Monday, July 17, 2000
We start out relatively early (before noon, anyway) and eventually undock from Quality Times and set sail in the SS Creaks and Groans. Destination: America! But we'll settle for Indiana.
We drive across the rest of Illinois, on our way to Indiana (the last state in our Tour of States That Begin With "I"). Mostly, it's more corn fields. Once there was a train. Man,are we ever tired of looking at corn!
Right after we enter Indiana (and pay 70 cents for the privilege at a toll bridge), we stop at New Harmony. This is a town that was founded as a religious commune, and was later sold (it was a successful commune) to some folks who made it a Nerd Town with lots of scientists and engineers and Deep Thinkers. This all happened in the 1800's, and for a while in the 1900's it looked like the town would dry up and blow away, but money was found and the town survived.
Now, it survives on tourists and has built an award-winning visitor center. Mostly, it's a nice small town, but there are some cool things we saw.
After browsing the Museum Gift Shop, we headed out to see some of the attractions in town. Our first stop was a labyrinth, which is (Robert discovered) different from a maze. Basically, a maze is designed to get you lost. A labyrinth is just a long, twisting path, with only one way through it. Walking a maze will get you frustrated. Walking a labyrinth is supposed to enlighten you.
After walking to the center of the labyrinth (Robert won because he ran most of the way), Robert was enlightened that lying down on a nearby bench would be lots more relaxing. While Laura carefully meditated her way back out of the maze, Robert gazed up at a tree and thought about lunch.
Then we headed for another unique New Harmony attraction: the roofless church. Although Robert thought that perhaps their building committee hadn't been able to raise enough money to finish the church, it turns out that it doesn't have a roof on purpose. It's supposed to be some kind of "get close to nature" deal. Of course, since it turns out that this puts the congregation a little too close to nature (which is cold in the winter and muggy in the summer), no actual services are held here. We think it'd be cool to have maybe an Easter service or a baptism here (if the weather weren't too nasty), but we can understand why there's no regular congregation. (Robert also thinks it'd be cool to have a Christmas service here, because then you could lob snowballs during Coffee Hour!)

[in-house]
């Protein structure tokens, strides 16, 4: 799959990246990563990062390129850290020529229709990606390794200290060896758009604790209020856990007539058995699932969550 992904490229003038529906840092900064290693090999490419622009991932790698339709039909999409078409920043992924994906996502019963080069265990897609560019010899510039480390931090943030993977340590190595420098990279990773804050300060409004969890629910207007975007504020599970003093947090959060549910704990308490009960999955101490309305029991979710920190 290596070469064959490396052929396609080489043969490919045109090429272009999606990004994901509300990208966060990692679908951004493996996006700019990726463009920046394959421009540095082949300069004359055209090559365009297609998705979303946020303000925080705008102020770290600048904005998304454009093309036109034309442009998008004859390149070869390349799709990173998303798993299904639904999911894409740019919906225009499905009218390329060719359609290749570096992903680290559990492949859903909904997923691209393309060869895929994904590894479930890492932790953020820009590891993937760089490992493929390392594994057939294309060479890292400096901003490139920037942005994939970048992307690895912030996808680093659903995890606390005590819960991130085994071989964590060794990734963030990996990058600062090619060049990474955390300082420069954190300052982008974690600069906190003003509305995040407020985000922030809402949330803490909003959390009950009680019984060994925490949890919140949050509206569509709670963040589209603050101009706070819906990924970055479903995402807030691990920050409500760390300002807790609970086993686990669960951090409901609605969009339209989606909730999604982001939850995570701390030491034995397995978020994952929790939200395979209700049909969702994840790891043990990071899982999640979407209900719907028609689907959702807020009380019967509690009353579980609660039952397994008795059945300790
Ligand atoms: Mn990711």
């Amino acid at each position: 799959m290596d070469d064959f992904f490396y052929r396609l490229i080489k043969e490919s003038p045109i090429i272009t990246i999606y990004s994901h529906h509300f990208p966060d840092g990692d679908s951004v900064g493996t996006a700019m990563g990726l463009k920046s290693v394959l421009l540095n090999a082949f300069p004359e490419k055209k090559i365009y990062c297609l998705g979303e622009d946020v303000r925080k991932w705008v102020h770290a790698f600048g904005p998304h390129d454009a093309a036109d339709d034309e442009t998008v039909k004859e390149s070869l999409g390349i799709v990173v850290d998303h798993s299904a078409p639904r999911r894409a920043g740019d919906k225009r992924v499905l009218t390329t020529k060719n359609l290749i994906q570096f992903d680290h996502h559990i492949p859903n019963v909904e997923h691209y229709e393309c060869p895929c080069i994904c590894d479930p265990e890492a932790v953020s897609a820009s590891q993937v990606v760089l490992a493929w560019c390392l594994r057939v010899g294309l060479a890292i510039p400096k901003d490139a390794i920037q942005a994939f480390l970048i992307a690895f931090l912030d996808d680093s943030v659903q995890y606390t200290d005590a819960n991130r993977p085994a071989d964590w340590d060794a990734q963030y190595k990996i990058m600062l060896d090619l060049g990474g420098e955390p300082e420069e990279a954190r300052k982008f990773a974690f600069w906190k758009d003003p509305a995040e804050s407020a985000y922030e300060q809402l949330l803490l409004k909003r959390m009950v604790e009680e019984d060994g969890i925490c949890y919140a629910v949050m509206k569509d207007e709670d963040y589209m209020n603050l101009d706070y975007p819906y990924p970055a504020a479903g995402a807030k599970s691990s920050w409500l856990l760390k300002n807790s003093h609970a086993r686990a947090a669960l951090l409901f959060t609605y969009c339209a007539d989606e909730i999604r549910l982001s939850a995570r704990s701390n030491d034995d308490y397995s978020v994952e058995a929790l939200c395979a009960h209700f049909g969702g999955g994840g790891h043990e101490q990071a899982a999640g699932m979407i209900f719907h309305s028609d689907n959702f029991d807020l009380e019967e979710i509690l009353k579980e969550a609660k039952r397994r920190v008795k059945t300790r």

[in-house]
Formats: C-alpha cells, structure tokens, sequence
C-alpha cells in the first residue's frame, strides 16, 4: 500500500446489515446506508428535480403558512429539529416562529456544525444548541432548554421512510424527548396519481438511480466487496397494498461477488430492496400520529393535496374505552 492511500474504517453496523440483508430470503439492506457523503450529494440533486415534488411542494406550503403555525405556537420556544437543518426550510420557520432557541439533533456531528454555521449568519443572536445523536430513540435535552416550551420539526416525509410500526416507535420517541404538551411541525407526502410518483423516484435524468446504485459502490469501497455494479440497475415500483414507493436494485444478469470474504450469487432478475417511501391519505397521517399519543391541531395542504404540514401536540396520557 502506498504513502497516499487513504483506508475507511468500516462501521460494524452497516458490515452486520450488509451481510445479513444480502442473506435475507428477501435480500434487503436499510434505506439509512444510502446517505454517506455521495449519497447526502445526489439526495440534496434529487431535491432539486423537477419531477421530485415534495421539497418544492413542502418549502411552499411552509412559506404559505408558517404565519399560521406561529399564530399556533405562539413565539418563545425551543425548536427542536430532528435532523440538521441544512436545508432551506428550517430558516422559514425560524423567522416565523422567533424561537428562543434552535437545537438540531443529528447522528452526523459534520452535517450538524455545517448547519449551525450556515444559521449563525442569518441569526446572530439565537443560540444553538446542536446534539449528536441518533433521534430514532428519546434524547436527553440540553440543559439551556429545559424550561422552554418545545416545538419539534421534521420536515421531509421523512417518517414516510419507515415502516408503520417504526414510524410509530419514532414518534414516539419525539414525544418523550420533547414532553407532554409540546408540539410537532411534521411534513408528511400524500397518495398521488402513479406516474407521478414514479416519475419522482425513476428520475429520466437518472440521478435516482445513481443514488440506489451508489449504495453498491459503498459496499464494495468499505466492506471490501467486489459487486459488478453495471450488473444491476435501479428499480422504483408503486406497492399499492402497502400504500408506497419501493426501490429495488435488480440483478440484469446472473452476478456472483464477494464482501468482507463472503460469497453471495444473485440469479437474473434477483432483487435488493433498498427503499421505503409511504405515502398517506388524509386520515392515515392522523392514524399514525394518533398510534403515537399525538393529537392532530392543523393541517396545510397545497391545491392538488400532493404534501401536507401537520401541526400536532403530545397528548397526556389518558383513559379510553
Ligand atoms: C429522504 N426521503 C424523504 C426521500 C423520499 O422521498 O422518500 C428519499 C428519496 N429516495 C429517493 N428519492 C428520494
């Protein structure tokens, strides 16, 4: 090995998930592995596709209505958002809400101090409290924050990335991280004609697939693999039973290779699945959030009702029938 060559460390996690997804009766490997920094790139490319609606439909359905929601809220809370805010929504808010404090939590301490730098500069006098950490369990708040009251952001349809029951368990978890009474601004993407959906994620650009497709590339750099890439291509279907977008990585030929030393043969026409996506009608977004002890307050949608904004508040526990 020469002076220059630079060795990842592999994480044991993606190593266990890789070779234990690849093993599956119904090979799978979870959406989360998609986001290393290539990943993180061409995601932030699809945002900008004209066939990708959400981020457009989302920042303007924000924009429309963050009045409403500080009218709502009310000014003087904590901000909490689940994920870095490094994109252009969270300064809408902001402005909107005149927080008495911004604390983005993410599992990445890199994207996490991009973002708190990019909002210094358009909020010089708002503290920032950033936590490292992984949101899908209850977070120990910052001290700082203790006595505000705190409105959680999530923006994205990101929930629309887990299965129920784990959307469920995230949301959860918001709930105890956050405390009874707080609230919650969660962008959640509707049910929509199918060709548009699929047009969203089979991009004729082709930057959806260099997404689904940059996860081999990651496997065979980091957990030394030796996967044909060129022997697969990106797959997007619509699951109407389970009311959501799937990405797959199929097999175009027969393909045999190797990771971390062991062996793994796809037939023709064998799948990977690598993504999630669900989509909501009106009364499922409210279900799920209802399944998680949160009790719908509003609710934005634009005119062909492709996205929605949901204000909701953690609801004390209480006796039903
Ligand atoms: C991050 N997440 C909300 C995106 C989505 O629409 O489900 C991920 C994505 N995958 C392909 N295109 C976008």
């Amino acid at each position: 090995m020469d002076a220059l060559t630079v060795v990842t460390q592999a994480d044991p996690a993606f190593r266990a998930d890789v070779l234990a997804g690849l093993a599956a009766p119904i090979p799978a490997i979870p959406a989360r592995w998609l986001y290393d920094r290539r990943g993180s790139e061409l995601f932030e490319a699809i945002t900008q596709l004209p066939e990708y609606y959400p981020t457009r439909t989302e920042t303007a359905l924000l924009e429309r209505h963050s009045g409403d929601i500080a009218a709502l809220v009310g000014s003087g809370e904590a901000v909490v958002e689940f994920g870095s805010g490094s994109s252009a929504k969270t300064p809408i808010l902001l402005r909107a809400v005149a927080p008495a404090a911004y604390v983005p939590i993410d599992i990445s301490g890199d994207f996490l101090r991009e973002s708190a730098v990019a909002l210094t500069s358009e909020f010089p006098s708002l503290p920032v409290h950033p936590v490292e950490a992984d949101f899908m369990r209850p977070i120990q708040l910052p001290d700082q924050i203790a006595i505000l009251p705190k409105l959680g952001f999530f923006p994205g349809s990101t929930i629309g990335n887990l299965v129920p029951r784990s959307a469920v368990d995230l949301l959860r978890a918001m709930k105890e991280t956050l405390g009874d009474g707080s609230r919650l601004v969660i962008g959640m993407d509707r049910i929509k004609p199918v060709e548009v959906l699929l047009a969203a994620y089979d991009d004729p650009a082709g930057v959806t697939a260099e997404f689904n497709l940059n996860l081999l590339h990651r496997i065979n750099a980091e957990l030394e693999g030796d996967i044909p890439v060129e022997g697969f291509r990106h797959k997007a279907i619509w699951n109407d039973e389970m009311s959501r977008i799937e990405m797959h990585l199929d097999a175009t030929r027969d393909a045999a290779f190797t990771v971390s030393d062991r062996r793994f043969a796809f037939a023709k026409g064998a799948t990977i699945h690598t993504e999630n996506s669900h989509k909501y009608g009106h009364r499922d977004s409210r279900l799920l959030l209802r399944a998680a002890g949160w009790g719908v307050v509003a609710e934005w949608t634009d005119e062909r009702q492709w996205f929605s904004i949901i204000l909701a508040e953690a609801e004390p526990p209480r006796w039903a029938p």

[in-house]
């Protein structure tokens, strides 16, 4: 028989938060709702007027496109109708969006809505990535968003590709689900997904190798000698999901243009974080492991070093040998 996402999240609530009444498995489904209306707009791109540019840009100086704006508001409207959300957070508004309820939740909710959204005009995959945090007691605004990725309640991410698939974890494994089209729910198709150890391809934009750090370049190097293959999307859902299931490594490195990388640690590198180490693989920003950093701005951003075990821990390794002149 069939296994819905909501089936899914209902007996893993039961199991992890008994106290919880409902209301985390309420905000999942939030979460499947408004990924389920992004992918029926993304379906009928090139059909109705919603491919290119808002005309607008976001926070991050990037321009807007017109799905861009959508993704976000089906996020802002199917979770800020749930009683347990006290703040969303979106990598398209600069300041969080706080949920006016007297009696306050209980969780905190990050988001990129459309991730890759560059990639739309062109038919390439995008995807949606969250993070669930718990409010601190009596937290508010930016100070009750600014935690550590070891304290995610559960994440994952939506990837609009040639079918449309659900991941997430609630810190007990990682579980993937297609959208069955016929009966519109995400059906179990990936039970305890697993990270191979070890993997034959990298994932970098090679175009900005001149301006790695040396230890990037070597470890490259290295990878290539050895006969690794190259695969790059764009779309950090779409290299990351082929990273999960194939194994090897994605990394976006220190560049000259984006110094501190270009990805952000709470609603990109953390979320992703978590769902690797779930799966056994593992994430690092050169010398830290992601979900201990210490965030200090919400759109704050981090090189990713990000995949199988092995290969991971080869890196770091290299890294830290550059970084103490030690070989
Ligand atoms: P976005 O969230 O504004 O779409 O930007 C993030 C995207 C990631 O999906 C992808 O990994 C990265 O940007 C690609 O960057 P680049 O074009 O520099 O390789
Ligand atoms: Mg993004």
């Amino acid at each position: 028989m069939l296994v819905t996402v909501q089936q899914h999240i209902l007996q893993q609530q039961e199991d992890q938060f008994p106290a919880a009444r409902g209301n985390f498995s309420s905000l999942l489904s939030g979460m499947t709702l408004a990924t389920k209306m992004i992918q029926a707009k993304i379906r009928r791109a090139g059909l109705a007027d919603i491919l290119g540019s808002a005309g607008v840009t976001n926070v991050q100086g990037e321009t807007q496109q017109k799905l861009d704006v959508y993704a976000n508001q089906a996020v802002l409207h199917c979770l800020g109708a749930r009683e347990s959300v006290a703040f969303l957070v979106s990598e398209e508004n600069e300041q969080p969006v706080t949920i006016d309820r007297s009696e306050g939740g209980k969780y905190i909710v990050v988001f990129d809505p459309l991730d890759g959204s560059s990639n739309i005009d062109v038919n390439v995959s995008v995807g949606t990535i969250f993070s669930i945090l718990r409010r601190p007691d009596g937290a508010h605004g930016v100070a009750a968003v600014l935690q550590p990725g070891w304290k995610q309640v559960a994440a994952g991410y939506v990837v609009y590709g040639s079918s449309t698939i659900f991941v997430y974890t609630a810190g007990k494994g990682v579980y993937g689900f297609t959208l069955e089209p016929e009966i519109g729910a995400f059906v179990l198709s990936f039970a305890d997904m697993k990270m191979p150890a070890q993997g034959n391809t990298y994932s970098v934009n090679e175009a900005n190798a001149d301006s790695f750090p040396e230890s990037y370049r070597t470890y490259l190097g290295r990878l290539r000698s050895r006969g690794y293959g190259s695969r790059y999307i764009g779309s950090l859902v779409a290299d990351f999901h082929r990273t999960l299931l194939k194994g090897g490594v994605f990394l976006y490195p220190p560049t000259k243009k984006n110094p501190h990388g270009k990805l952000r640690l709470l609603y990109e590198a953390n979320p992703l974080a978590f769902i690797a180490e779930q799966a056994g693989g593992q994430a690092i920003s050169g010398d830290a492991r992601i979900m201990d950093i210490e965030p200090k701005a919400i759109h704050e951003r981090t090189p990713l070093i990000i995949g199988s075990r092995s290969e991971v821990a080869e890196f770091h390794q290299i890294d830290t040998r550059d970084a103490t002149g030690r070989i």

After viewing the church, we headed off for lunch at the Bayou Grill (which had a pretty delicious chocolate pecan pie, and very good air conditioning). We have begun to realize the supreme importance of proper air conditioning in staying alive in the Midwest during the summer. Otherwise, you are hot, sticky, sweaty, and generally miserable (and this year was a "real good year" because it wasn't as hot or humid as usual! yikes!!).
Then we drove some more and discovered that Indiana is full of windy hilly roads, which get a bit tedious to maneuver a 30 foot RV up and down. Also, we started seeing more and more oil pumping thingies (some of them in the middle of corn fields), so apparently growing corn isn't the only thing for people to do around here. Robert happily does the white knuckle driving in exchange for not having to look at any more corn fields.
We wandered into a big national forest, and ended up camping there (more fireflies!). We do not have corn for dinner.